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ANGOULÊME 2023

Review: Anti-Squat

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- Should we adapt, accept everything or revolt? Nicolas Silhol once again drills down into the darker recesses of modern capitalism, depicting a woman confronted with genuine moral dilemmas

Review: Anti-Squat
Louise Bourgoin in Anti-Squat

"You have to hit hard. It’s part of the job. If you don’t have it in you to fire them, then you’re the one I’ll have to let go." After focusing on the cynical excesses of "lean management" in the captivating 2017 movie Corporate [+see also:
film review
trailer
interview: Nicolas Silhol
film profile
]
, an equally perverse strategy aimed at combatting illegal property occupation is unpicked by Nicolas Silhol - once again by way of the torturous dilemmas of a female protagonist - in his second feature film Anti-Squat [+see also:
trailer
film profile
]
, which was unveiled in a world premiere at the 16th Angoulême Francophone Film Festival ahead of its release in French cinemas on 6 September via Diaphana. The result is a clinical tableau of a contemporary society where twisting ideas in the name of profit plays shamelessly on a growing state of general precariousness, placing people in morally impossible situations.

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At 35 years of age, Inès (Louise Bourgoin) doesn’t really have a choice: an estate agent looking for a job and raising her teenage son Adam (Samy Belkessa) on her own, she needs to find housing fast because her landlord wants to sell her current home. But in order to do so, she needs a permanent job. For this reason, she accepts an offer of a two-month trial at Anti-Squat, a company experimenting a Dutch initiative in France (which is now a permanent thing, following a law passed in June of this year): in order to prevent squatters, temporary residents are housed in empty buildings in exchange for incredibly low rents, but they don’t enjoy the usual rights afforded to renters and they must follow very strict rules: no more than two guests, no parties, no animals, no children, no eating in the bedrooms or closing doors, and so on and so forth.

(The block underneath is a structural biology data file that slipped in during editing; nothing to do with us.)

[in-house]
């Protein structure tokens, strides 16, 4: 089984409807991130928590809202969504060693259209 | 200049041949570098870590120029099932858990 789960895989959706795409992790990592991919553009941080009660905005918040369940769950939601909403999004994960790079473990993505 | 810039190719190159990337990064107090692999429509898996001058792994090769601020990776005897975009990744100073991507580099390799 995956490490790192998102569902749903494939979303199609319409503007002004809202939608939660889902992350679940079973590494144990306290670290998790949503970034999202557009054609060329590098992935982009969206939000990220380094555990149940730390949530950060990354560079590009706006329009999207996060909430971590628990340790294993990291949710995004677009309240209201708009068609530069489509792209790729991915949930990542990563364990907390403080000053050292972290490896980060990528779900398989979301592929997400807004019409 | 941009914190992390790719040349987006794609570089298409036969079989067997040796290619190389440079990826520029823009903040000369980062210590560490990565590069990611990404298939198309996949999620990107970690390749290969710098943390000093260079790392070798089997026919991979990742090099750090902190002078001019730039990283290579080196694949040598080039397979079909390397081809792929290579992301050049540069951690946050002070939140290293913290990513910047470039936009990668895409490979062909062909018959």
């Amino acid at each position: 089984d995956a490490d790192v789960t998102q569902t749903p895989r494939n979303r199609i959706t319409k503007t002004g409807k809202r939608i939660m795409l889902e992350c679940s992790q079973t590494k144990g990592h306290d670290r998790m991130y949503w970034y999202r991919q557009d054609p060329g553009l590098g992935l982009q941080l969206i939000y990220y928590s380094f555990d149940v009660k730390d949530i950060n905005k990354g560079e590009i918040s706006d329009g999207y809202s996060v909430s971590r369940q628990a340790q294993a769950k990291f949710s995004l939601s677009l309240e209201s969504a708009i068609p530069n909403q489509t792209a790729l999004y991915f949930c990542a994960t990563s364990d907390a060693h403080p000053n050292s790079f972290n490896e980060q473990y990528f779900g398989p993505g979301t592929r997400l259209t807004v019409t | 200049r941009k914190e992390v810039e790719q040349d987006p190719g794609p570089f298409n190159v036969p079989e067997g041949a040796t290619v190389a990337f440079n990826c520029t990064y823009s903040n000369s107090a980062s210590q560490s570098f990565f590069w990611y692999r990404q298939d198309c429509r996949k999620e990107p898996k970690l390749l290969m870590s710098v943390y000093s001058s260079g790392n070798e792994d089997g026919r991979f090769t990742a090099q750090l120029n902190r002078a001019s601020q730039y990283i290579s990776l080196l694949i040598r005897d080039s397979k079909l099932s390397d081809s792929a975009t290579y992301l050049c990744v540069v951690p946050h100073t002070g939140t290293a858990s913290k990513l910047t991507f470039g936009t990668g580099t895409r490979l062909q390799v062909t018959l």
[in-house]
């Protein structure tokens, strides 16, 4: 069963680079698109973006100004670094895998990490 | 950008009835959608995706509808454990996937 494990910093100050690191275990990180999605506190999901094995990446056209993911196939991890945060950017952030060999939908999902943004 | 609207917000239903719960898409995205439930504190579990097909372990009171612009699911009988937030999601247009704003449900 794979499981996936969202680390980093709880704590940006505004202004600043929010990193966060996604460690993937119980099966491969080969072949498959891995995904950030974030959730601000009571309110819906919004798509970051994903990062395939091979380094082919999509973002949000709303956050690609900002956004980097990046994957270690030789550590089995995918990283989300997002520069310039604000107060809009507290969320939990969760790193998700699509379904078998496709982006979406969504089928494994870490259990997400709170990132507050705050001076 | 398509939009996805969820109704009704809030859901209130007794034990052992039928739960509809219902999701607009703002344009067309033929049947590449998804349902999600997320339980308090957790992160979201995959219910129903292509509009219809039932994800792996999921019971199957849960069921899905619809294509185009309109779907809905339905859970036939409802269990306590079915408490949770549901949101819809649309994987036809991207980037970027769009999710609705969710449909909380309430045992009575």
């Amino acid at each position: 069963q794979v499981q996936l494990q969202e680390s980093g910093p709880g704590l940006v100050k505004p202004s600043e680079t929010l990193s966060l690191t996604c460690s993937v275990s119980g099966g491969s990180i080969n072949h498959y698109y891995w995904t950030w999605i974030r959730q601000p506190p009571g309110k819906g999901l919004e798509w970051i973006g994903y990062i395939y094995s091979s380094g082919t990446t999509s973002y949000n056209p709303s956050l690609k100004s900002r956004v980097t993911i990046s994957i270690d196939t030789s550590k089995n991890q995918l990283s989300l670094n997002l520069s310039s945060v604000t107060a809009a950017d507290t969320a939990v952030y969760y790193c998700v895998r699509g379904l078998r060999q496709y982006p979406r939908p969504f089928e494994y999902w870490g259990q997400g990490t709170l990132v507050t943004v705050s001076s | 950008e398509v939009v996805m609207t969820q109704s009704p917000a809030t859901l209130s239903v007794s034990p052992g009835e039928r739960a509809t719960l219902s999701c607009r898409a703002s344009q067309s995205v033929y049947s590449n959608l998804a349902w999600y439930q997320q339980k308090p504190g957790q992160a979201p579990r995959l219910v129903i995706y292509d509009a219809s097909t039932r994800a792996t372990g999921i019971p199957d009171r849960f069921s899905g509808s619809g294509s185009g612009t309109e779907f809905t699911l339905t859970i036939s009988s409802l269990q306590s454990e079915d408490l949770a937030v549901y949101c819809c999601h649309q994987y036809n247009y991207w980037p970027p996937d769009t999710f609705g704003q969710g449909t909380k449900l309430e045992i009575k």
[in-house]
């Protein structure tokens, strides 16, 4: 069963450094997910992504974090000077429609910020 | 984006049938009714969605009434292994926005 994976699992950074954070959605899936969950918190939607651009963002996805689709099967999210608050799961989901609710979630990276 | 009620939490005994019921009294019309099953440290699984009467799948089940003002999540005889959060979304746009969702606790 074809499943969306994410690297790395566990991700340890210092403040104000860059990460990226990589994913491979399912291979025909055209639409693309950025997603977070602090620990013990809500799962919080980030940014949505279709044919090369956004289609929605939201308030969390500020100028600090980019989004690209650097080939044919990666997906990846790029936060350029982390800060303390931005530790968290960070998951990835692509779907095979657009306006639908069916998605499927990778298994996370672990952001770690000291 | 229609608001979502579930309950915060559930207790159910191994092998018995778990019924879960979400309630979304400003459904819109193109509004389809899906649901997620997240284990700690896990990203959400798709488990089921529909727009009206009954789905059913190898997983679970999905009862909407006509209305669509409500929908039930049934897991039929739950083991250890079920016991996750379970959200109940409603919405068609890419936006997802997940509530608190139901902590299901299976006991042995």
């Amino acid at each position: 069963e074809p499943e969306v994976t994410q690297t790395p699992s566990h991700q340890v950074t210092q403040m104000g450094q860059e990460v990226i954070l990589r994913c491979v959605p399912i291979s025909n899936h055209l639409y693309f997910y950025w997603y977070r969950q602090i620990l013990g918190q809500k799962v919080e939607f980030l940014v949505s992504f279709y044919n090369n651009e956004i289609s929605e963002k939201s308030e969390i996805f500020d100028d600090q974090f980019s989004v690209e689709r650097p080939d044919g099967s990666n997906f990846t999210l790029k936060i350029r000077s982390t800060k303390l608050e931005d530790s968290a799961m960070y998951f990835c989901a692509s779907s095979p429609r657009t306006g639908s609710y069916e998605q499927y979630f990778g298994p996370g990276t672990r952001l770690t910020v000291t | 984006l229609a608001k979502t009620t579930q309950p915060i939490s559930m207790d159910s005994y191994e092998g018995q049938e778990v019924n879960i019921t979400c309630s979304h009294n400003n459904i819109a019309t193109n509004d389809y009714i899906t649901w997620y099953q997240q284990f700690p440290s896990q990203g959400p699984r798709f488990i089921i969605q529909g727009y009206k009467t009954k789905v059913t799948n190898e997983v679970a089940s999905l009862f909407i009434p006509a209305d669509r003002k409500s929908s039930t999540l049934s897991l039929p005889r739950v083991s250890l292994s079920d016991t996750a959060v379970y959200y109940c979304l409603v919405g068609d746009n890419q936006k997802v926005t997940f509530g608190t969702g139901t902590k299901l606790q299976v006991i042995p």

Leaving her high-schooler son alone in Paris, Inès subsequently moves to the outer suburbs and into a vast, deserted commercial building. She finds tenants for the property (a nurse, a teacher, a private driver, an actress, an odd-job man, etc.) and monitors the premises (via cameras too), trying to adapt to her role and to ensure the rules are respected, despite knowing that they’re lacking in humanity, all under the critical eye of her rapper-son and under pressure from a financially stretched hierarchy. The more time passes, the more Inès’ dilemmas grow in size. Should she revolt? And if so, how should she do this, without annihilating her and her son’s future prospects?

Carried by a main character rendered almost unkind by circumstances, Anti-Squat paints a highly accurate picture of a merciless social and economic climate, and the very real human impact that this has, notably in terms of the education of children who are taught values which they see us flouting on a daily basis. The cold nature of the film’s mise en scène and décor (nigh-on dystopic) is perfectly in tune with the tone of this highly instructive and relatively uncompromising film, which falls with honours within the tradition of social cinema of denunciation, as seen through the prism of morally torn individuals.

Anti-Squat is produced by Kazak Productions and sold worldwide by Best Friend Forever.

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(Translated from French)

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